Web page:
I never expected existential philosophy to crop up during my time with The New Order, but its earnest heart is the reason I adore it. Don’t get me wrong, this is a profoundly silly game, one that sees you shooting robot dogs and fighting Nazis on the moon. You spend far more time dual-wielding machine guns and battling baddies in mechs than you do pondering what makes humans, you know, human, but that’s what makes these quieter moments so memorable. Nestled within this absurdist piece of alternate reality fiction are fully-realised characters, with Blazkowicz acting as the grounded core that helps keep proceedings from tipping over into pure nonsense.

That’s right. Blazkowicz. The original FPS protagonist. A muscular meat man best known before The New Order as “the blonde guy at the bottom of the screen who raised one eyebrow before looking from one side of the screen to the other”. Machine Games knew what players would expect from such a generic player character and played with those expectations beautifully. What a delight to see kindness behind his eyes. To hear pain in his voice (thanks to a terrific performance by Brian Bloom). To see him fall in love gently and naturally over the course of the game’s campaign. An AAA FPS character falling in love! Imagine that! In 2014, no less! Soul. That’s what The New Order brought to the table. Forget great shooting, exceptional set pieces and a lengthy campaign. Machine Games gave Wolfenstein a soul and created something worthy of preservation in the process.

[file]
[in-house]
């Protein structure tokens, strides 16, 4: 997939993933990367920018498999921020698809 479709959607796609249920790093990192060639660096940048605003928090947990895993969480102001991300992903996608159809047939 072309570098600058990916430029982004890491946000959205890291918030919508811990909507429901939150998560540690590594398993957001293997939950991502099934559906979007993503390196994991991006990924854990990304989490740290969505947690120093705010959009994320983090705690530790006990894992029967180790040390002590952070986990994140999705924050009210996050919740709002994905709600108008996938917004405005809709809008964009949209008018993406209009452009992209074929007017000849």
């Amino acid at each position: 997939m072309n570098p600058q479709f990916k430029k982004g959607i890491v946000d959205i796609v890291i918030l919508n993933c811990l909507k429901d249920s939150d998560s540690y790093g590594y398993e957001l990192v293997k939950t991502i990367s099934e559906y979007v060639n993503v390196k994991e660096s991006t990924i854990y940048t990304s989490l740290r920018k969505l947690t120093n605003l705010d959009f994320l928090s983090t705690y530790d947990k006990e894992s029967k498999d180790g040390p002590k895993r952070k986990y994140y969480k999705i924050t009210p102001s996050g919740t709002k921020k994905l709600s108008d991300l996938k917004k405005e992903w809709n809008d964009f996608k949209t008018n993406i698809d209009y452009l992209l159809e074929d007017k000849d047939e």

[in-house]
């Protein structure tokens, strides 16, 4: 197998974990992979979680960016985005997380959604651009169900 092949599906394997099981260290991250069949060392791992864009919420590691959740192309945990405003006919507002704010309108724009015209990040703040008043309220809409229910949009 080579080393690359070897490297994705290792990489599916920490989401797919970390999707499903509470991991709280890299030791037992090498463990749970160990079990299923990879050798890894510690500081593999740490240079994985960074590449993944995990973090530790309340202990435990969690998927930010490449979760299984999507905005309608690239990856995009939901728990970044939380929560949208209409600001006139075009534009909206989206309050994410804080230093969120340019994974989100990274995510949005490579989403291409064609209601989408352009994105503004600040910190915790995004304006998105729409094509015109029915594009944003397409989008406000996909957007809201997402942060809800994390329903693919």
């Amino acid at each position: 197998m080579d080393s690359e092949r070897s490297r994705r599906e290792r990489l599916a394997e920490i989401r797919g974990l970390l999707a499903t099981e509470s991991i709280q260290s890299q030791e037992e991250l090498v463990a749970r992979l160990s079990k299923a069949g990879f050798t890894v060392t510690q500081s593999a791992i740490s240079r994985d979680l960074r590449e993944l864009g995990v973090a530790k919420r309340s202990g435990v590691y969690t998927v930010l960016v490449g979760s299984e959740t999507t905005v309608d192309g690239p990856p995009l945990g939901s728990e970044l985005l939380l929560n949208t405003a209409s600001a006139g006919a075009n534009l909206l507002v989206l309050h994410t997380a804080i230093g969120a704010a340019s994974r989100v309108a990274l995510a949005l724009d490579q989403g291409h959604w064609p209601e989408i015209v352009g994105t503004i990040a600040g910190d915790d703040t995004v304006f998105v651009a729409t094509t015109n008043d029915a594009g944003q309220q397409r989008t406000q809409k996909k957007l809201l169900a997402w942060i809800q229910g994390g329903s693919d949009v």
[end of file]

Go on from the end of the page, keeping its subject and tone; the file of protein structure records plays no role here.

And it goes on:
Transistor


A red-haired woman wields a big sword in a futuristic battle arena in Transistor

Ollie: The moment I heard the next Time Capsule year was 2014, I knew which game I’d pick to save. Supergiant Games have delivered nothing but masterpieces, but Transistor will forever hold a special place in my heart. It’s devastatingly beautiful, ridiculously clever, and elevated by possibly the single greatest soundtrack I’ve ever heard.

Transistor is the story of Red, a singer in a virtual-reality-esque city who has found herself on the wrong side of a powerful and influential group known as the Camerata. Her companion is a futuristic talking sword – the Transistor – which has the power to “integrate” individuals of influence in order to unlock new powers within itself. Locked inside it is someone close to Red – a quiet, contemplative, and loving person whose only goal is to protect Red. Which is proving difficult, because around them both, their once-beautiful city is being stripped bare by a mysterious army of hostile programs known only as the Process.

I don’t want to say any more than that. Please, please, discover this game for yourself. The combat is wonderfully creative. The world is alive like no other game-world I’ve ever seen. The characters and story are wonderful, and heartbreaking, and ingenious. The music is just… There are no words. This game is a concentrated explosion of creativity, emotion, and beauty. Play it.


Dark Souls II


Ed: How controversial of me! To pick Dark Souls…The Second One?! Yeah, you’re damn right. It might lack the magic glaze of Dark Souls: Prepare To Die Edition’s graphics and its intertwining world, but Dark Souls II makes up for all these things by taking a massive shotgun to the whole thing. The game is a vast scattershot of poison swamps, castles, haunted woods, and shrines. Wander through the FromSoftware offices and I’m sure you’d find discarded shells littering the floor to this day.